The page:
Five Ways Charities Can Maximise Donations Online

(originally published in ProBono)

Australians are givers. It’s estimated that a whopping 14.9 million Australian adults (80.8 per cent of the population) gave $12.5 billion to charities and not-for-profit organisations in 2015-16. So if we live in a country where so many people want to be charitable and see value in supporting social causes, how do we make the most of it?

Social media and online presence is fast becoming a vital way in garnering donations. When people are engaged with your mission online, they are primed to invest in your cause and help get those much deserved dollars through the door.

A phrase that is commonly heard in the space these days is “donation potential”. Your donation potential online is giving your followers, who often love to “lurk” in the background, a reason to donate. Think about it this way, if you have 1,000 followers, and they all donated $10, that’s $10,000 in your bank account.

Here are a few ideas that your organisation could employ to increase your donation potential.

Where does my money go?

Make it clear, or give an indication, as to where that money will go.

Try to avoid vague phrases like “continuing awareness around our issue”. The success of charities like World Vision is their ability to give the donor a tangible item they are purchasing for someone. Your organisation may not be providing a goat for a family, but what are you providing? Are you building an online knowledge hub? Helping to build a treatment centre? Do you provide goods or services to less fortunate communities? Are you funding medical research? Try to quantify a product or project to give your donor something to hold onto.

Make it easy!

Right, so someone has decided to donate. Great! But, where is the donation portal? When someone has made the decision to give you money, don’t make it hard for them to find out how to do it. A clear link off the front page of your website would suffice. Make the donations page user-friendly and have multiple options in your payment system (debit, credit, Paypal, etc.). The more types of money you can accept, the more donations you will get.

And, always provide a receipt.

Target when to ask.

Sure, have your donations page accessible all day, every day. But don’t ask all the time. Target your donations and tie them to specific events, campaigns or key dates. Consider special dates in the normal calendar, like Christmas Day or Mother’s Day, and pose your organisation as an alternate gift option. A smart option would be upon getting followers to subscribe to your community, ask them for their date of birth, and two or so weeks beforehand, send a reminder email that your cause is as good as any to ask for a donation to be placed in their name from a loved one.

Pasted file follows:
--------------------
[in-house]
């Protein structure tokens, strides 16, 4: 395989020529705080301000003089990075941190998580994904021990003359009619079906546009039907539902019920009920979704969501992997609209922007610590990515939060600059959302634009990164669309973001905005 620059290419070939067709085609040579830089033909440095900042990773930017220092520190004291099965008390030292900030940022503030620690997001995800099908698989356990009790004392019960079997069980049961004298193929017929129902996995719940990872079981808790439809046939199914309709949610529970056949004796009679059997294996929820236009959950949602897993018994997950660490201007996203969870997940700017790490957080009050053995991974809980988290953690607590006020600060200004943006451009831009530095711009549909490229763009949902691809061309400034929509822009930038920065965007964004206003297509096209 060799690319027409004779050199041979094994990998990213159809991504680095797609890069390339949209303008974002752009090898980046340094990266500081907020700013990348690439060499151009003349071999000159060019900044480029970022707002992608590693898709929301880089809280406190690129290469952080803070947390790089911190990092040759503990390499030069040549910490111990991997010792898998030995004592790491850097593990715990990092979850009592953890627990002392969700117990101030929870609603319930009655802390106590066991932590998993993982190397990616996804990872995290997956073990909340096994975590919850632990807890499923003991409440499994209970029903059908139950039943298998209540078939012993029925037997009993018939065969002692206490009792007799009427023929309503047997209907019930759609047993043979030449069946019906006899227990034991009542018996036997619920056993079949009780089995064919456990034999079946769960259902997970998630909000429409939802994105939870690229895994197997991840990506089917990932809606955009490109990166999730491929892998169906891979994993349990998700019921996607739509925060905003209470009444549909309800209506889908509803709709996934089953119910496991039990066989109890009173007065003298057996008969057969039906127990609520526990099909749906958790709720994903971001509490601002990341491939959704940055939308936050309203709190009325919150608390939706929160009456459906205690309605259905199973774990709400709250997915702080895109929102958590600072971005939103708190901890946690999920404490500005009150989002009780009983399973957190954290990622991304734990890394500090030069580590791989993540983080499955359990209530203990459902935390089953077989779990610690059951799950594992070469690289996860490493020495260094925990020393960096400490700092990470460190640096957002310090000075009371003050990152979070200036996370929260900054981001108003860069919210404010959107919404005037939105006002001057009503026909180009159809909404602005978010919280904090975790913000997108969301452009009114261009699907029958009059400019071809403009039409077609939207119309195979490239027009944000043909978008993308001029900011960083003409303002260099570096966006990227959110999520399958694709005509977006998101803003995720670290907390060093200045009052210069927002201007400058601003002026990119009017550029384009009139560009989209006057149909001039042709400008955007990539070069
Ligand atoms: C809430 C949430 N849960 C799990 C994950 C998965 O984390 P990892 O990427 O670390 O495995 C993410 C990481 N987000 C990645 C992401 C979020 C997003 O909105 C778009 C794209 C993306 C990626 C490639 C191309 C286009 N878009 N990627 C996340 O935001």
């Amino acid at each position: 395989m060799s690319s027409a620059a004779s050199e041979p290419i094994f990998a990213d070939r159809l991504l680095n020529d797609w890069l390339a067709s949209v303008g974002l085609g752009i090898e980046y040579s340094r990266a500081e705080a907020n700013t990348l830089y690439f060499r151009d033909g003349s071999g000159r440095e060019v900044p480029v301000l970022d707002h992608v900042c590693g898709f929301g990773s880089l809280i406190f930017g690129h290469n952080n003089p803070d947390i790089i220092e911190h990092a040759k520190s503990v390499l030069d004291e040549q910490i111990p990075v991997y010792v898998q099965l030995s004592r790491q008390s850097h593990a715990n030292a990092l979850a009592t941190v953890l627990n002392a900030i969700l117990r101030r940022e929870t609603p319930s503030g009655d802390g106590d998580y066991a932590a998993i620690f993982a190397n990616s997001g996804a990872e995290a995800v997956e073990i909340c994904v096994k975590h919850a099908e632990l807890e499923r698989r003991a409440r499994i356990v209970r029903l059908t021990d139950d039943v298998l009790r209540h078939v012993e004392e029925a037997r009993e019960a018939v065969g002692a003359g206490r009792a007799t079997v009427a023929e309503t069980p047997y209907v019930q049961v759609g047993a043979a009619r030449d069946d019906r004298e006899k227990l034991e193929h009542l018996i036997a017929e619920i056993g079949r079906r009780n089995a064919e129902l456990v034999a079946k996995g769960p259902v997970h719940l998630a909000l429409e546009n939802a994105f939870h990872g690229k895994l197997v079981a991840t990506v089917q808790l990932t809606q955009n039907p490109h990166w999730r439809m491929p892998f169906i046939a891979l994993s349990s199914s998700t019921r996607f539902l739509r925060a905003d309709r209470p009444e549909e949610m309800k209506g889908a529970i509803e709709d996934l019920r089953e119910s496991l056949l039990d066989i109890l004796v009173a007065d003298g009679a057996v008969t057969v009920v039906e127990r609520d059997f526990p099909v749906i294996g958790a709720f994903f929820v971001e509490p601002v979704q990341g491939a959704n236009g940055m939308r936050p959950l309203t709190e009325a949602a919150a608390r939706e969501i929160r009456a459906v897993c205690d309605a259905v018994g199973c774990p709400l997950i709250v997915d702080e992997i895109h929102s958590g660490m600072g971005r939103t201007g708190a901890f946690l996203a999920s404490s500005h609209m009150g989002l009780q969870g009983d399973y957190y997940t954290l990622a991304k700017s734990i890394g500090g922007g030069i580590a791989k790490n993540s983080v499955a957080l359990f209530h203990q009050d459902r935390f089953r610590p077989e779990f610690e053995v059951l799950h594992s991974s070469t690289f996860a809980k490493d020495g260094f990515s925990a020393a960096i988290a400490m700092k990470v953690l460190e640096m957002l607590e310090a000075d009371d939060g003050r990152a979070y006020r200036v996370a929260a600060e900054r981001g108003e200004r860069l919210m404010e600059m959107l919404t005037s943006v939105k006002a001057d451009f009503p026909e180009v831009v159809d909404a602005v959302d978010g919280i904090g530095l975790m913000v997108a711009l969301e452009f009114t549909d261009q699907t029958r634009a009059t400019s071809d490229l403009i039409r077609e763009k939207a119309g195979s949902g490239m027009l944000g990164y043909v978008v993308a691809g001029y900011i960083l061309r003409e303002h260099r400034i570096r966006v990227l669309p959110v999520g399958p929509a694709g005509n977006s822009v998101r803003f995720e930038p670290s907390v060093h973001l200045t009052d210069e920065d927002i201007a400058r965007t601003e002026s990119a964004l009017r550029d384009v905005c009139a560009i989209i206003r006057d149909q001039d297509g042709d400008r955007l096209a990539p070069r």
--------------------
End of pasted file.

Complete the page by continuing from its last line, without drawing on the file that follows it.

Humanitarian donations are very popular these days, as many people love giving, and receiving, left-of-centre gifts. Make yours an option.

Tax Deductibility.

One thing that a lot of charities throw into their donation drives is “tax deductibility”. Great, because yes, anything two dollars or above with no material gift received, is tax deductible! But how can you market this effectively next financial year?

Step one, ensure your charity has tax deductibility status.

Step two, how about make a quick 30 second video with your CEO or Founder, asking for people to donate. Make it simple and positive. “Hi I’m _____ from ______, we’re asking for people to donate to _____ this tax time so we can continue to __x__, __y__ and __z__. Remember, your donation is tax deductible!”

Statistics on tax deductibility always help, and to let people know of your tax deductibility status should be included in any donation campaign or drive.

Give an incentive or a reward.

Everyone loves free things, however that doesn’t mean you have to pay anything to give out these gifts. One of the things that makes humanitarian donations so rewarding is the piece of paper, or appreciation card that you receive in the mail or in your inbox afterwards.

Provide a letter of acknowledgement with the amount and name, with a nice message, create a competition around donating, or, say, give a birthday card if it’s a birthday gift. These things would take a small amount of time and effort to put together, but would make a world of difference in the amount and frequency of donations.

Summary

Above all, donating is successful when the process is clear, it’s inviting, and it’s rewarding for the donor to do so. Have a reason that people should donate, make the process simple, and make them feel good about donating.

If these things are achieved, get ready to see your donation potential go up and up (and up).

About the author: Nicholas Soraghan is the co-founder of Content For A Cause: a social media and content marketing company exclusively for the non-profit sector. They are the agency of choice for charities to grow their online community.

– Content Team